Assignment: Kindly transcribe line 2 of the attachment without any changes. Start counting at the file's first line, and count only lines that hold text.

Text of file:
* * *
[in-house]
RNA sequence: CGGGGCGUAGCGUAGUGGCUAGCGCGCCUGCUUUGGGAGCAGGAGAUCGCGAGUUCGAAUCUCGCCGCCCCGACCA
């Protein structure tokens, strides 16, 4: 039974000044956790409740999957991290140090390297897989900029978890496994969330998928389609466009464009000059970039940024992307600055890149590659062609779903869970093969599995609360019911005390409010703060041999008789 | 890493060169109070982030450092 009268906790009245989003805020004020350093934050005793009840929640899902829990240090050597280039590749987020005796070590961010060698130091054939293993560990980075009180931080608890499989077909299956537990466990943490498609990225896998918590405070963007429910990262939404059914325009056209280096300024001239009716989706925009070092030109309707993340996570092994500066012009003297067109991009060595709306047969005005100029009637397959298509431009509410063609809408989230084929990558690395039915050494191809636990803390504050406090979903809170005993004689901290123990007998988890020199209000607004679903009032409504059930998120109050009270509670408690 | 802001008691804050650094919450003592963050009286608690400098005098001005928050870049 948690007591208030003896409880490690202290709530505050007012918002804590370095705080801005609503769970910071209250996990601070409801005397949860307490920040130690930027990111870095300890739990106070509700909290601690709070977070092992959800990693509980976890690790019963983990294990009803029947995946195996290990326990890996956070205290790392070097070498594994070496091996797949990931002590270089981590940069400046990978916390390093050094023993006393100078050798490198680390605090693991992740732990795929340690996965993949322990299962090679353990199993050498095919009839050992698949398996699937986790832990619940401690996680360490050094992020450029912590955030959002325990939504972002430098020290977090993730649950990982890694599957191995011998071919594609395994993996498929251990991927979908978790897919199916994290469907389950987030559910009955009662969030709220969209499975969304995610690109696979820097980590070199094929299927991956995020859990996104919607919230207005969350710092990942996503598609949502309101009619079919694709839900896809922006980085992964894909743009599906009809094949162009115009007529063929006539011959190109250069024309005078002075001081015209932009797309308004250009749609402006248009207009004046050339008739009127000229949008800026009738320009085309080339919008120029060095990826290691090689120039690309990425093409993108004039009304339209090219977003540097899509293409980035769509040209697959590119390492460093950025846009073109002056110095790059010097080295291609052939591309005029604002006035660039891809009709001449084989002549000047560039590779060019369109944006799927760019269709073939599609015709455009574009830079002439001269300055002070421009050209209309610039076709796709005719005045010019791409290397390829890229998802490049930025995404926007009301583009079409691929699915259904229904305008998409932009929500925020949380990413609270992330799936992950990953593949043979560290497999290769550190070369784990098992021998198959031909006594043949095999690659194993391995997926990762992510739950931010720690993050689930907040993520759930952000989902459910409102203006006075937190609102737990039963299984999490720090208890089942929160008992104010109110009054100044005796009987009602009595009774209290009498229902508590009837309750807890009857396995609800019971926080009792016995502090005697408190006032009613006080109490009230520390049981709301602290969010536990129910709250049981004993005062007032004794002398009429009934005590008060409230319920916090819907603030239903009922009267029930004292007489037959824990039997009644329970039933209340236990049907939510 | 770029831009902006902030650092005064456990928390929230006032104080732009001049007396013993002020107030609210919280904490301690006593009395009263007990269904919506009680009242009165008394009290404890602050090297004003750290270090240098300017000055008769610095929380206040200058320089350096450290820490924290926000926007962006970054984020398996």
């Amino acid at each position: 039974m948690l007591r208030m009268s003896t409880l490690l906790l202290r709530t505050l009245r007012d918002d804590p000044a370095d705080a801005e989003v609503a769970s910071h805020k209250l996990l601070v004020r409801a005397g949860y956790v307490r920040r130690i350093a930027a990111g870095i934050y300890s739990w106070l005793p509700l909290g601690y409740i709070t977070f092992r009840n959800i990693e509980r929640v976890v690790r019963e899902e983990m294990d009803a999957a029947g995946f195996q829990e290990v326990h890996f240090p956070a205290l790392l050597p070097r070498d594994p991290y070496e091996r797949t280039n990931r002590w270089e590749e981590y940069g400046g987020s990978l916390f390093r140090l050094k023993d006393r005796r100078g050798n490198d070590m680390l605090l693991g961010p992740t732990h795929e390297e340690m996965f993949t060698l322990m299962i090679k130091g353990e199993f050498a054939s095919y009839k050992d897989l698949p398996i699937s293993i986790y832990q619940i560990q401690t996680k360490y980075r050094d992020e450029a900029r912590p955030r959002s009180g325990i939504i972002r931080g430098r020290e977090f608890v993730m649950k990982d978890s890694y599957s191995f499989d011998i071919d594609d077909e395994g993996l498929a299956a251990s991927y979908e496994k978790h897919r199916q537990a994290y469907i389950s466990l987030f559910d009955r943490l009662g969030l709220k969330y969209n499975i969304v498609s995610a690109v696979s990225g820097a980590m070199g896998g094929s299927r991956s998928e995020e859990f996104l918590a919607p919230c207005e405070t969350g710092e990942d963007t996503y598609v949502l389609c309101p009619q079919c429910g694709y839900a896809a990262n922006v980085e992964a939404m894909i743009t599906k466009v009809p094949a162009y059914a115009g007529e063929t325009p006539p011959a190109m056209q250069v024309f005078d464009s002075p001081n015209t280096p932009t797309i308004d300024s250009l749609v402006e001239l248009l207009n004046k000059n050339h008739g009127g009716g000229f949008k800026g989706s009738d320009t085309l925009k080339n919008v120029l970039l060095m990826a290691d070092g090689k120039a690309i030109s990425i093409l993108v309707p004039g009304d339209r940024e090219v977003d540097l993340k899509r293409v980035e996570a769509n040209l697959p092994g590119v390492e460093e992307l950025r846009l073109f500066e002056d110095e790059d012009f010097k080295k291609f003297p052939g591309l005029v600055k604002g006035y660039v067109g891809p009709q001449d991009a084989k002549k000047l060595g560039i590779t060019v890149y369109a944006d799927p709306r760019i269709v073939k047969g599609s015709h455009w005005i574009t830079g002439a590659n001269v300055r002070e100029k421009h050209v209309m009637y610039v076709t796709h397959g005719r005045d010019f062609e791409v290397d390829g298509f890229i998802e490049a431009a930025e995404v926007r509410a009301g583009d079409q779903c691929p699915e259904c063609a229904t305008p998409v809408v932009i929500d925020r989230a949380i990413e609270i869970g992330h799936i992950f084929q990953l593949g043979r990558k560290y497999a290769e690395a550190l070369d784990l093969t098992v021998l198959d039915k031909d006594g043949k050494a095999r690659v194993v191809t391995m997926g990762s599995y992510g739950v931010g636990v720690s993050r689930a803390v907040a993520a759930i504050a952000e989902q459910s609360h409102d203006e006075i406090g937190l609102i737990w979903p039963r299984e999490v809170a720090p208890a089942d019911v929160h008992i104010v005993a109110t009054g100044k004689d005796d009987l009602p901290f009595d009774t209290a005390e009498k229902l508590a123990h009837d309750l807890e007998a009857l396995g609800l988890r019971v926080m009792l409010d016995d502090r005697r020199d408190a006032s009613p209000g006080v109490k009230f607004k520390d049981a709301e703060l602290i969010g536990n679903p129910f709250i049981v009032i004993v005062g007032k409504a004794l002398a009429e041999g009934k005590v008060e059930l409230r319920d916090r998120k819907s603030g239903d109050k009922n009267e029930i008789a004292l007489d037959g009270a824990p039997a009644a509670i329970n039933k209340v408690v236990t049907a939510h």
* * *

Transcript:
RNA sequence: CGGGGCGUAGCGUAGUGGCUAGCGCGCCUGCUUUGGGAGCAGGAGAUCGCGAGUUCGAAUCUCGCCGCCCCGACCA